The United States makes up about 5 percent of the Earth’s population, but as an aggregate we burn more than 25 percent of its fossil energy. That’s roughly true of all three main forms of fossil energy--oil, natural gas and coal.
The coal we get mainly by having West Virginians surrender their mountains, where coal operators now lop the tops off those mountains to get at the seams of coal and dump the rubble into nearby watercourses. That's what we do for most of our electricity. Canada sells us most of the natural gas we use ... nearly 90 percent in fact.
The catch for the U.S. is that, as we shall see, the Iraqi leaders who support the hydrocarbon law have no legitimacy upon which to establish stability, and the leaders who have the popular legitimacy to establish stability support neither the occupation nor the hydrocarbon law.
When the situation is looked at in this way, we can bypass all the chatter from government and media mystigogues about regional stability for the sake of the people, democracy, terrorism, et cetera. These rhetorical smoke screens are concealing two inescapable facts: (1) The U.S. has lost the Iraq war and (2) the best retrenchment position possible now is to salvage the draft hydrocarbon law.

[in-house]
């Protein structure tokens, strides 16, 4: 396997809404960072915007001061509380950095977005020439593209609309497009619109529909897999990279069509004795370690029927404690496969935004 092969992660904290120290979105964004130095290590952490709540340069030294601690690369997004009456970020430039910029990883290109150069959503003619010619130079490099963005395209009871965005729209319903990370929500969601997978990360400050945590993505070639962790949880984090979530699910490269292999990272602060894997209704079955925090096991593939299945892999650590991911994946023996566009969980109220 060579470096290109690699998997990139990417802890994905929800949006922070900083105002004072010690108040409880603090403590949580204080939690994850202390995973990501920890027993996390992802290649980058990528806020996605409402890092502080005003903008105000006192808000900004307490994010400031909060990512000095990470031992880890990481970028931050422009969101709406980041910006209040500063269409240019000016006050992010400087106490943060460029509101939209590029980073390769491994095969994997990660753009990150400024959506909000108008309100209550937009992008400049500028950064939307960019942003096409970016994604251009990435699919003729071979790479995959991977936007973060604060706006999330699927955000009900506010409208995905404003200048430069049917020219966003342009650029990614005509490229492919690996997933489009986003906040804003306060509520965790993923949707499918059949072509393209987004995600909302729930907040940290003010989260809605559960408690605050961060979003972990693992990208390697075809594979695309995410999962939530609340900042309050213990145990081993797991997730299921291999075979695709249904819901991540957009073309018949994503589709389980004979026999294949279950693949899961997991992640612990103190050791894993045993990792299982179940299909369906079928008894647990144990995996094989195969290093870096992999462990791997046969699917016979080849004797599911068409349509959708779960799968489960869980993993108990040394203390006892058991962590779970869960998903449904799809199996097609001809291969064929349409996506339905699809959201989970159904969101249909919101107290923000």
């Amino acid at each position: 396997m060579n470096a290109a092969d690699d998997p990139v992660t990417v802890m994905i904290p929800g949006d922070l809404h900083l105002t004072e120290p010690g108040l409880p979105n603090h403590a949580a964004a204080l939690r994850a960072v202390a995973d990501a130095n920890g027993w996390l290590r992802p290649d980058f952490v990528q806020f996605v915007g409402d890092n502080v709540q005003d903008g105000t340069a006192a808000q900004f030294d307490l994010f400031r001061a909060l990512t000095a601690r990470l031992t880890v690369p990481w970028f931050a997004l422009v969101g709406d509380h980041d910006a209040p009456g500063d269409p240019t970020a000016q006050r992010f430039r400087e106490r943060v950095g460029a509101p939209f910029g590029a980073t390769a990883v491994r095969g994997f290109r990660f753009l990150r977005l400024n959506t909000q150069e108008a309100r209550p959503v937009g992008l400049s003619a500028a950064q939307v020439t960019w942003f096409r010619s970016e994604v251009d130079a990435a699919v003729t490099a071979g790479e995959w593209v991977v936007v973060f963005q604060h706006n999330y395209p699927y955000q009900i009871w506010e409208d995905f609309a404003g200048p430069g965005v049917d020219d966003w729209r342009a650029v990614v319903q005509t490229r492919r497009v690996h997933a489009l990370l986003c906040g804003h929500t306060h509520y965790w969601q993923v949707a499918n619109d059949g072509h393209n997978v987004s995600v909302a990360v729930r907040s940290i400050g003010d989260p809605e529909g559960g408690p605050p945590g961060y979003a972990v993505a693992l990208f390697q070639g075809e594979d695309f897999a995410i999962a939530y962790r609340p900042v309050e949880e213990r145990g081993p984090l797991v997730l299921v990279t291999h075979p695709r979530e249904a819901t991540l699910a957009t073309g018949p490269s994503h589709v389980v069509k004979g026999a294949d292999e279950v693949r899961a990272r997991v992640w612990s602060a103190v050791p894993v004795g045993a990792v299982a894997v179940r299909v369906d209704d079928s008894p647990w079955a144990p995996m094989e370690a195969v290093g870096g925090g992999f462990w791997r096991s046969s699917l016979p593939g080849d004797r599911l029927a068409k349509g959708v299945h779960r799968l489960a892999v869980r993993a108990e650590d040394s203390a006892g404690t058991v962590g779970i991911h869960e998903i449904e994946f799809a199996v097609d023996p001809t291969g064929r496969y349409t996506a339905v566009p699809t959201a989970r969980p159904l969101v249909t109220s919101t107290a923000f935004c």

The Shiite "Government"
This explains, to a large degree, why the U.S. is harassing Iranian diplomats, even as it courts Abdul Aziz al-Hakim, leader of the Supreme Council for the Islamic Revolution in Iraq (SCIRI), as Dawa Party leader and putative Prime Minister Nouri al-Maliki’s replacement. Hakim, after all, is practically an Iranian citizen. Why would the Bush administration court the most pro-Iranian leader among the diverse Shiite factions as successor in the event that Maliki fails to live up to U.S. expectations? Hakim has been a consistent and strong supporter of the hydrocarbon law.